- The Washington Times - Tuesday, October 10, 2006

It already is part of franchise lore: The Washington Redskins, down and nearly out, won five straight games to close last season and clinch a playoff berth.

That comeback, however, had a solid foundation that this season’s team thus far lacks: The Redskins entered last December with a losing record but a strong 5-2 mark in the NFC and 2-1 in the NFC East.

Just five games into this season, the Redskins (2-3) arguably are in bigger trouble than they were at any point last year. The Redskins are 0-2 in the division and 0-3 in the conference.

The Redskins’ victories over the Houston Texans and Jacksonville Jaguars of the AFC count in the standings, of course, but they simply aren’t as important as those games that also can deal a defeat to a team chasing one of the six NFC playoff spots.

The Redskins are tied with the San Francisco 49ers for 11th in the race for those six berths, but they’re actually in worse shape because the 49ers, Green Bay Packers and Arizona Cardinals each have a conference victory.

Only the winless Detroit Lions (0-5 in the conference) and Tampa Bay Buccaneers (0-3) are as bad off in NFC play as the Redskins. And, of course, the Redskins are in last place in the NFC East, trailing the Philadelphia Eagles, Dallas Cowboys and New York Giants, all of whom are at least .500 overall and in conference and division games.

“We can’t afford to lose any more in the division,” receiver Antwaan Randle El said.

But the Redskins can’t gain any ground in the conference or division tiebreakers, either, at least not until November. Their next two games are against the Tennessee Titans and Indianapolis Colts of the AFC, followed by their bye week.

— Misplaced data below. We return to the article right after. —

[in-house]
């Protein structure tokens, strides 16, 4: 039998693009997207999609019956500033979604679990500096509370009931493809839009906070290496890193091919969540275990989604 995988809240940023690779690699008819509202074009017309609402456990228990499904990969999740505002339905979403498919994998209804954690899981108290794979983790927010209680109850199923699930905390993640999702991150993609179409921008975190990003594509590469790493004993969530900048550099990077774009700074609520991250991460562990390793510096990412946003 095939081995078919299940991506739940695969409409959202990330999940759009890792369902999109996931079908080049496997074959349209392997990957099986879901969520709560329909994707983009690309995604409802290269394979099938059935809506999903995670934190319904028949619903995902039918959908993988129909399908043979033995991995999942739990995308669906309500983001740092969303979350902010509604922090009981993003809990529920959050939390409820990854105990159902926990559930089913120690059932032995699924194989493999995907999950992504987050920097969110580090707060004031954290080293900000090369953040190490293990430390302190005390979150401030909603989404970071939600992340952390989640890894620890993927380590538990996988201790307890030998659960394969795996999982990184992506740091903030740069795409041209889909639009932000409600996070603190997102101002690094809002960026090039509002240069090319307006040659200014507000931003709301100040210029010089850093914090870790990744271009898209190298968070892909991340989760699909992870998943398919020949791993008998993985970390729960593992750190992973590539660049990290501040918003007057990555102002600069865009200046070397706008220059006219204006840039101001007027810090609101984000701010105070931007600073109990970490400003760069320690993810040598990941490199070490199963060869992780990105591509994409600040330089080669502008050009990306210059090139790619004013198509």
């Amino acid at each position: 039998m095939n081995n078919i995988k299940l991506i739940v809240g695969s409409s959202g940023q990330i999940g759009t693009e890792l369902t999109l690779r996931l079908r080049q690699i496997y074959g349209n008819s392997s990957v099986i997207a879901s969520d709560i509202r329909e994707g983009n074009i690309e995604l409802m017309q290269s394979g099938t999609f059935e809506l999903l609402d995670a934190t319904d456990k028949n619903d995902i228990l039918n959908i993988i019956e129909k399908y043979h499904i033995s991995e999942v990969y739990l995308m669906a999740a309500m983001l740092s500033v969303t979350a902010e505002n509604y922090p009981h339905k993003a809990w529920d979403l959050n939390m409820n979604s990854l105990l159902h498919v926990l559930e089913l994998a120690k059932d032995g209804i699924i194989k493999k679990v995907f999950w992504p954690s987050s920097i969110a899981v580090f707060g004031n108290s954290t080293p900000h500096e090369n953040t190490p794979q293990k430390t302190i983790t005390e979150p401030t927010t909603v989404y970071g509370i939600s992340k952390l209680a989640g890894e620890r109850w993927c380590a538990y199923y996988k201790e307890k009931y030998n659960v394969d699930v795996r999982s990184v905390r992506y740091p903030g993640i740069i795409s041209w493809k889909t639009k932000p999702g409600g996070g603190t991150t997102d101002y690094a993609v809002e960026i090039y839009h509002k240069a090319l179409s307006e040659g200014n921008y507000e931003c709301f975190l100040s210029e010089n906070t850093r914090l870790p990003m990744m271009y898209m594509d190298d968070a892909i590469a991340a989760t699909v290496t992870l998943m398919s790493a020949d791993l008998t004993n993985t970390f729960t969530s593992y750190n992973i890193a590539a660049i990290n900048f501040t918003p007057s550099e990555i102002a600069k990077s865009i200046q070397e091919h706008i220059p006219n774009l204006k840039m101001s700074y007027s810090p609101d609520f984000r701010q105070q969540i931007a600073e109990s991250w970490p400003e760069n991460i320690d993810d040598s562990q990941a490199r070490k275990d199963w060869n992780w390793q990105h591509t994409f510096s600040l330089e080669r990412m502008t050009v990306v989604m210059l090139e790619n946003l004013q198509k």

Also troubling for the Redskins is that they saved their best last season for the crucial division games, but this season they have given their worst in those matchups.

The Redskins delivered a dramatic 14-13 victory over the Cowboys in Week 2 last year and consecutive thumpings of the Cowboys, Giants and Eagles to close the season.

The Redskins played poorly in their two division games so far this season, getting outgained 778 to 409 and outscored 46-13 by the Cowboys and Giants.

“We just didn’t operate,” coach Joe Gibbs said of Sunday’s 19-3 whipping at Giants Stadium.

“It’s very humbling,” fullback Mike Sellers said. “We just didn’t show up. I don’t know if guys started getting a big head about the offense after [the 36-30 victory over] Jacksonville. It was a quiet ride home yesterday.”

The one-sided losses to the Cowboys and Giants revealed some major, chronic problems: The Redskins converted only five of 25 third downs in those games, allowed eight completions of at least 20 yards and surrendered nine sacks, and quarterback Mark Brunell had just 306 yards passing.

The offense has produced only two field goals and no touchdowns in NFC East play compared to seven field goals and nine touchdowns in non-division games. And quarterback Mark Brunell’s passer rating was 63.9 against the Cowboys and Giants but 107.1 against the Minnesota Vikings, Texans and Jaguars.

“We hate the fact that we’ve given up so many yards,” cornerback Carlos Rogers said of a pass defense that has crashed from a No. 10 ranking in 2005 to 28th this year, in part because top corner Shawn Springs has been hurt all year.

“You can’t [record big gains on screen passes] every week. You can’t give somebody the Hawaiian Punch every week,” said receiver Santana Moss, who gained 138 yards against a tough Jaguars defense but just 39 against a Giants pass defense that came in ranked 29th. “They see it time and time again, and it doesn’t always work. If it ain’t there, don’t try it. That’s pretty much what happened yesterday.”

Or didn’t happen.

Said Gibbs: “We’re used to making things happen, and we didn’t. … Sometimes it’s probably not explainable. One week doesn’t guarantee you the next week. You can play real good, and the next week, if you don’t play great football, then you get in trouble, and that’s exactly what happened up [in New York].”

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